- Created: 24 August 2016
Uganda National Roads Authority (UNRA) spent over Shs 15.5bn on private law firms in the last three years, URN has learnt.
The payments were made between 2012 and 2015 to sixteen law firms as professional fees for defending the authority in a number of court cases. Some of the documents seen by URN also show over-payment by UNRA to some of the law firms contrary to the invoiced amounts.
Some of the law firms that benefited from the payments are Sebalu & Lule Advocates, Kalenge, Bwanika Ssawa Advocates, Kateera & Kagumire Advocates, Ligomarc Advocates, Kampala Associated Advocates, Synergy Solicitors & Advocates (EnsAfrica), Bitangaro & Co Advocates, KAM Advocates & Solicitors and others.
Others include Kasekende Kyeyune & Lutaaya Advocates, Kiwanuka & Karugire Advocates, Tibeingana & Co Advocates, Karuhanga Tabaro Associates, Tusasirwe & Co Advocates, The Marble Law firm, Agaba Muhairwe & Co Advocates and EnsAfrica Advocates.
One of the law firms that were overpaid according to the documents is; Sebalu & Lule Advocates, which received Shs 487m in 2012 contrary to the invoiced Shs 400m.
The money was paid in respect of a case between Abaker Otim & 276 others Vs UNRA & 2 others in a High court civil suit 55 of 2012. Kampala Associated Advocates also received Shs 631.6m from UNRA instead of Shs 35.4m as invoiced by the law firm in case between Byaruhanga Daniel Vs Eng James Byandala, Angella Kiryabwire & UNRA.
In his 2015 audit report, the Auditor General John Muwanga cited inappropriate expenditure on law firms. He noted that Shs 254m was paid to a law firm as legal fees for a case in which a developer sued UNRA for failure to give him final advice on whether to halt or continue building a commercial house on plot No 587, Block 438 at Nkumba due to the on-going road works.
The developer had inquired from UNRA whether his commercial building would be affected by the road construction but UNRA did not respond prompting him sue the authority. The AG notes that this expenditure could have been avoided if UNRA had given appropriate advice and acted promptly.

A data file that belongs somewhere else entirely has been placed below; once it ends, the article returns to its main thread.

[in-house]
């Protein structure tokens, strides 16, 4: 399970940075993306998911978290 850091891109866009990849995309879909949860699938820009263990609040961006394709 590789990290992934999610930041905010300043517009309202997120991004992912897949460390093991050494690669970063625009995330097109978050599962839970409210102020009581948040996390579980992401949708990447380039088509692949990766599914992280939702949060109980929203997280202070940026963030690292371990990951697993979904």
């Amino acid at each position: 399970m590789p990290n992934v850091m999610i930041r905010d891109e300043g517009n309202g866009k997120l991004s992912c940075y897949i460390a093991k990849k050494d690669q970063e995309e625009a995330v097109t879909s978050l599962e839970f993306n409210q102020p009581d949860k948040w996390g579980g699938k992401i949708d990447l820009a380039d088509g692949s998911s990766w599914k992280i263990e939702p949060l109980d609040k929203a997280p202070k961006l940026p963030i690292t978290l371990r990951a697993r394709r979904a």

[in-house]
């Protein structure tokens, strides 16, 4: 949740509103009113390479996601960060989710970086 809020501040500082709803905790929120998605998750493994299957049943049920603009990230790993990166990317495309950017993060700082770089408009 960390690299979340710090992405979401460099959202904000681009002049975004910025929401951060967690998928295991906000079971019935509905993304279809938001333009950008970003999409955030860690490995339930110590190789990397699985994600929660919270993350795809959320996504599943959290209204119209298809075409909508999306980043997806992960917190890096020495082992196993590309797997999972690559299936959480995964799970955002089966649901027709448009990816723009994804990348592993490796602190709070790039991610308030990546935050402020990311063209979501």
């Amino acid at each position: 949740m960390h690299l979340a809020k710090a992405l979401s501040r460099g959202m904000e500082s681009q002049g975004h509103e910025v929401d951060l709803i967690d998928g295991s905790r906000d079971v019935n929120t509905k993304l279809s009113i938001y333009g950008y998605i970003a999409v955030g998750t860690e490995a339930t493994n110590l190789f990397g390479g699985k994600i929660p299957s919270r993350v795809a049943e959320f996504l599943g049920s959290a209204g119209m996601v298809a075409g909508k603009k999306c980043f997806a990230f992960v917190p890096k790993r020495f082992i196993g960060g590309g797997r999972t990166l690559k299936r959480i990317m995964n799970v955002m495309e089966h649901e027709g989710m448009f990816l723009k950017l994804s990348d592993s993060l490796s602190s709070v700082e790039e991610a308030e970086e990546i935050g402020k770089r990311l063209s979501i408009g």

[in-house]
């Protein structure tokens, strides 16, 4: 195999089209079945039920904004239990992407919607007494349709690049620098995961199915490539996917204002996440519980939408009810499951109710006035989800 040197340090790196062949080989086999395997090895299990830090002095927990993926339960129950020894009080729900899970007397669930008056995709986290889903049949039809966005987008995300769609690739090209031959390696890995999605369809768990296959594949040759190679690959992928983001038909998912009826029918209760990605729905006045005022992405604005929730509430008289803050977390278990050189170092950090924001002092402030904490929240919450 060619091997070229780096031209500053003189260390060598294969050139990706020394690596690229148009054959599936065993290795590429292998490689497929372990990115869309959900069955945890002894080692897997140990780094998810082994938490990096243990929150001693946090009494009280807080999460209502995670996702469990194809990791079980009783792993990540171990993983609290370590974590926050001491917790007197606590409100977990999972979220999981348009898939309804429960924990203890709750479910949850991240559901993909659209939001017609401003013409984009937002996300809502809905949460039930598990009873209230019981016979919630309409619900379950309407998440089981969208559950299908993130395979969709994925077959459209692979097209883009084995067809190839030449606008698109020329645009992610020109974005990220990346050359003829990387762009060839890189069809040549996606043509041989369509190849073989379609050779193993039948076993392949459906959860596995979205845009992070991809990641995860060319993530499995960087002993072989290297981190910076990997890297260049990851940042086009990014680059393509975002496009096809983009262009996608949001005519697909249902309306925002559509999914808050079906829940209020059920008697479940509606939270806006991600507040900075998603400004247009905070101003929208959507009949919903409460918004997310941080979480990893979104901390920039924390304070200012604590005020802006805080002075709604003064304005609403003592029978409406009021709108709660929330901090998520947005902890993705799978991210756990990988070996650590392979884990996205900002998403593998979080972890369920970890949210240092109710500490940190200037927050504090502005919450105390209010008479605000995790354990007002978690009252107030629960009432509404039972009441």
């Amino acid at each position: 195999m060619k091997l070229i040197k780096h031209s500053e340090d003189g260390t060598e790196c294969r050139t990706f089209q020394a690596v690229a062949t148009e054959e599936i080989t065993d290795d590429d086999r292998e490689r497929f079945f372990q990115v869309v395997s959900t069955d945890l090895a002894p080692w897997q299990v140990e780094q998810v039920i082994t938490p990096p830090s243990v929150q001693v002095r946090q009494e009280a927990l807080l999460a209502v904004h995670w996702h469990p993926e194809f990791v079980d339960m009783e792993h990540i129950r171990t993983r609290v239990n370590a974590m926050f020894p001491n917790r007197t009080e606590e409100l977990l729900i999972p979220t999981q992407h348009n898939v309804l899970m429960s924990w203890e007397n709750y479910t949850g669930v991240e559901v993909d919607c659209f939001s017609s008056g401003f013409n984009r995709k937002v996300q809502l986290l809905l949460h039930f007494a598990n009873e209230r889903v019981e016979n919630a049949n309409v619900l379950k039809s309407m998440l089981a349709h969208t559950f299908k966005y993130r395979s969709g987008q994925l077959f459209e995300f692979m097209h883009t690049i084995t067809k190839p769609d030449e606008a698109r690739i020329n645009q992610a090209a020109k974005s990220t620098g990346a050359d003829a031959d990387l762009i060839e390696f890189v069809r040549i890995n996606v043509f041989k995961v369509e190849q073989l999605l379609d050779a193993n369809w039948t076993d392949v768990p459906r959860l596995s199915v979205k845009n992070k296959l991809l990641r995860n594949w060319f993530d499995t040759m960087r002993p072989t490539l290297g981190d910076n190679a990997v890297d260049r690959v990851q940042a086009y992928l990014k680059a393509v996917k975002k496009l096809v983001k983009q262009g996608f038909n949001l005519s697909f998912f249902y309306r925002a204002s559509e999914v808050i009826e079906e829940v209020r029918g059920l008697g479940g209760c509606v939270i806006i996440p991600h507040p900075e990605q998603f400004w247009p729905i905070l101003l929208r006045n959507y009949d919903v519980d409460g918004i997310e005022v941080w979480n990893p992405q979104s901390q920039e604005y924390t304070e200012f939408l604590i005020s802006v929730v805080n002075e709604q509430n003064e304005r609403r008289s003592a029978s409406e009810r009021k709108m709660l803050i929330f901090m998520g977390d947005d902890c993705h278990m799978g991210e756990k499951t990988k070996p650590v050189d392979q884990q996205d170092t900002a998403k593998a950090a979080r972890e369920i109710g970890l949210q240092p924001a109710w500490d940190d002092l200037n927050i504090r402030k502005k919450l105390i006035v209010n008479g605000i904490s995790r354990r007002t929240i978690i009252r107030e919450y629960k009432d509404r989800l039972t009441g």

As a result, the Committee on Commissions, Statutory Authorities and State Enterprises (COSASE) has launched investigations into the payments made to the law firms. Abdu Katuntu, the COSASE chairperson directed a team of UNRA officials led by their executive director, Allen Kagina to submit detailed information on transactions and instructions to private law firms, saying that they want to ensure that there was no fraudulently stolen through the law firms.
“We need to have a full list of all the law firms that were being engaged by UNRA, all. From the period 2012-13 to 2014-15, full list! We also require you to give a detailed instructions to these law firms, the scope of the work they were doing – case by case. We would require also the amount invoiced by these law firms – cases by case. We would also require how much money was paid because we see some obscenities in the payments of legal fees”, Katuntu said.
Kagina and her team were appearing before the committee today to answer audit queries by the Auditor General from the 2012 to 2015. She was accompanied by UNRA legal director, Mary Kuteesa Kamuli, director of procurement, Mathias Ofumbi, director of road maintenance Joseph Otim, human resource manager Jennipher Kaggwa and director of planning Isaac Wani among others.
Ofumbi told the committee that UNRA picked the sixteen law firms from a list of pre-qualified lawyers by the solicitor general.
“The process of getting a pre-qualification list is in a three-way. The first is; you can pre-qualify as an entity and you get the list. The second one, you can obtain a list from PPDA [Public Procurement And Disposal of Public Assets Authority] which is the authority.
The third one is; you can get it from any other government entity. UNRA chose to use the list pre-qualified by the solicitor general. The information I found was that they decided to use the list of solicitor general because [he] had better competences to qualify them at that time and therefore the list which they had was quite robust”, Ofumbi submitted.
However, Budadiri West MP Nathan Nandala Mafabi questioned how UNRA arrived at the sixteen law firms and left out others.
“I want to agree the solicitor general had the list of all firms which qualified. How [then] did you choose ‘Tumwesige and Company’ and chose those [other] 15. Is it possible that you can give me a few of them? Because they must be having names in order to get cash”, Mafabi said.
UNRA legal director Mary Kuteesa Kamuli promised to avail details of the private law firms that were used by the authority in the past, saying that since 2015, UNRA legal directorate handles all legal matters in-house.
“True, yes UNRA was using private lawyers. All the cases that were coming [and] were being handled by UNRA, they were using private lawyers from the time of inception up to November 1, 2015”, she said.